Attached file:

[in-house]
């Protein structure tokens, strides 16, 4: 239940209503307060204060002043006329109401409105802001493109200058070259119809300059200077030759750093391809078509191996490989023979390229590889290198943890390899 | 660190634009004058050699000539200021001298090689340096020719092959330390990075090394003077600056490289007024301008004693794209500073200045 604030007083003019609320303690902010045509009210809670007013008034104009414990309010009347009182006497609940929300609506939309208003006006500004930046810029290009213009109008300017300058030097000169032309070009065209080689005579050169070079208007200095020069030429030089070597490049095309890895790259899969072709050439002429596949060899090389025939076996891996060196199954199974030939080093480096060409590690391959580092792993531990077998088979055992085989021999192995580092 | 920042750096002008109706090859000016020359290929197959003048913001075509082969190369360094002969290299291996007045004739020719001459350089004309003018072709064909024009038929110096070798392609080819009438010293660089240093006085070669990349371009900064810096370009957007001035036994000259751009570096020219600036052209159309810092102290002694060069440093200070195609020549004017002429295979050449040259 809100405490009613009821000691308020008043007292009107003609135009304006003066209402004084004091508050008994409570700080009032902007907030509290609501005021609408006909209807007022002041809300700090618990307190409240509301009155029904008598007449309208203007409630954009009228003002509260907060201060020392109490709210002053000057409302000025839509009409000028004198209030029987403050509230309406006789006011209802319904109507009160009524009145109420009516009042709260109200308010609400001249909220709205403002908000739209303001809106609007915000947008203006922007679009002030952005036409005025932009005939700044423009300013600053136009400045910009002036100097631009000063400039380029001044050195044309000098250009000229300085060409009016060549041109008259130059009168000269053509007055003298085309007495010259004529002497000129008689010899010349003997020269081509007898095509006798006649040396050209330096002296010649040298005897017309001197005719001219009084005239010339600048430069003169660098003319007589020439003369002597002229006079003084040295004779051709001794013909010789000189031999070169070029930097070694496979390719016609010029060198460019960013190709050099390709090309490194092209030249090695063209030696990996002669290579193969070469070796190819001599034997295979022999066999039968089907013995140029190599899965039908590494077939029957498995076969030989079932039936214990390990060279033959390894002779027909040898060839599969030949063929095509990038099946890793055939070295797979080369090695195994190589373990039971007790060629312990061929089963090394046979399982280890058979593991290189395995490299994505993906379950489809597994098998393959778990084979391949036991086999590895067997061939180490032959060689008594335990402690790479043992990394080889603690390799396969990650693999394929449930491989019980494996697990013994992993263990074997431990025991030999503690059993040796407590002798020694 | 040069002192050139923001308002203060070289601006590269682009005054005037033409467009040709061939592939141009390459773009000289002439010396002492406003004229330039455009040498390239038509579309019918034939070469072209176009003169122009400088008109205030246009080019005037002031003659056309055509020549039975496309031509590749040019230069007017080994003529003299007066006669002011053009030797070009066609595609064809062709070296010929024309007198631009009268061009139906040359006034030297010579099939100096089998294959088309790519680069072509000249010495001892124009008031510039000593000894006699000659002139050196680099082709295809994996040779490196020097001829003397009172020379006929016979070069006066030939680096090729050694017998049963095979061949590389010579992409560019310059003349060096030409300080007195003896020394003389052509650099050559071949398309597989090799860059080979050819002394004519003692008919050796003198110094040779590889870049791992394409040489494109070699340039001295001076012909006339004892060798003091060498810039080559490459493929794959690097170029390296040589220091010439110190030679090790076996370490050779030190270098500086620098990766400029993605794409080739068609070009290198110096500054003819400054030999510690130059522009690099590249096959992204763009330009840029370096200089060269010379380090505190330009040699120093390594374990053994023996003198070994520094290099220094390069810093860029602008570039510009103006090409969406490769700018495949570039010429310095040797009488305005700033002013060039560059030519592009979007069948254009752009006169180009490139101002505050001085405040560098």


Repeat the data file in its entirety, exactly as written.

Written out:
[in-house]
């Protein structure tokens, strides 16, 4: 239940209503307060204060002043006329109401409105802001493109200058070259119809300059200077030759750093391809078509191996490989023979390229590889290198943890390899 | 660190634009004058050699000539200021001298090689340096020719092959330390990075090394003077600056490289007024301008004693794209500073200045 604030007083003019609320303690902010045509009210809670007013008034104009414990309010009347009182006497609940929300609506939309208003006006500004930046810029290009213009109008300017300058030097000169032309070009065209080689005579050169070079208007200095020069030429030089070597490049095309890895790259899969072709050439002429596949060899090389025939076996891996060196199954199974030939080093480096060409590690391959580092792993531990077998088979055992085989021999192995580092 | 920042750096002008109706090859000016020359290929197959003048913001075509082969190369360094002969290299291996007045004739020719001459350089004309003018072709064909024009038929110096070798392609080819009438010293660089240093006085070669990349371009900064810096370009957007001035036994000259751009570096020219600036052209159309810092102290002694060069440093200070195609020549004017002429295979050449040259 809100405490009613009821000691308020008043007292009107003609135009304006003066209402004084004091508050008994409570700080009032902007907030509290609501005021609408006909209807007022002041809300700090618990307190409240509301009155029904008598007449309208203007409630954009009228003002509260907060201060020392109490709210002053000057409302000025839509009409000028004198209030029987403050509230309406006789006011209802319904109507009160009524009145109420009516009042709260109200308010609400001249909220709205403002908000739209303001809106609007915000947008203006922007679009002030952005036409005025932009005939700044423009300013600053136009400045910009002036100097631009000063400039380029001044050195044309000098250009000229300085060409009016060549041109008259130059009168000269053509007055003298085309007495010259004529002497000129008689010899010349003997020269081509007898095509006798006649040396050209330096002296010649040298005897017309001197005719001219009084005239010339600048430069003169660098003319007589020439003369002597002229006079003084040295004779051709001794013909010789000189031999070169070029930097070694496979390719016609010029060198460019960013190709050099390709090309490194092209030249090695063209030696990996002669290579193969070469070796190819001599034997295979022999066999039968089907013995140029190599899965039908590494077939029957498995076969030989079932039936214990390990060279033959390894002779027909040898060839599969030949063929095509990038099946890793055939070295797979080369090695195994190589373990039971007790060629312990061929089963090394046979399982280890058979593991290189395995490299994505993906379950489809597994098998393959778990084979391949036991086999590895067997061939180490032959060689008594335990402690790479043992990394080889603690390799396969990650693999394929449930491989019980494996697990013994992993263990074997431990025991030999503690059993040796407590002798020694 | 040069002192050139923001308002203060070289601006590269682009005054005037033409467009040709061939592939141009390459773009000289002439010396002492406003004229330039455009040498390239038509579309019918034939070469072209176009003169122009400088008109205030246009080019005037002031003659056309055509020549039975496309031509590749040019230069007017080994003529003299007066006669002011053009030797070009066609595609064809062709070296010929024309007198631009009268061009139906040359006034030297010579099939100096089998294959088309790519680069072509000249010495001892124009008031510039000593000894006699000659002139050196680099082709295809994996040779490196020097001829003397009172020379006929016979070069006066030939680096090729050694017998049963095979061949590389010579992409560019310059003349060096030409300080007195003896020394003389052509650099050559071949398309597989090799860059080979050819002394004519003692008919050796003198110094040779590889870049791992394409040489494109070699340039001295001076012909006339004892060798003091060498810039080559490459493929794959690097170029390296040589220091010439110190030679090790076996370490050779030190270098500086620098990766400029993605794409080739068609070009290198110096500054003819400054030999510690130059522009690099590249096959992204763009330009840029370096200089060269010379380090505190330009040699120093390594374990053994023996003198070994520094290099220094390069810093860029602008570039510009103006090409969406490769700018495949570039010429310095040797009488305005700033002013060039560059030519592009979007069948254009752009006169180009490139101002505050001085405040560098």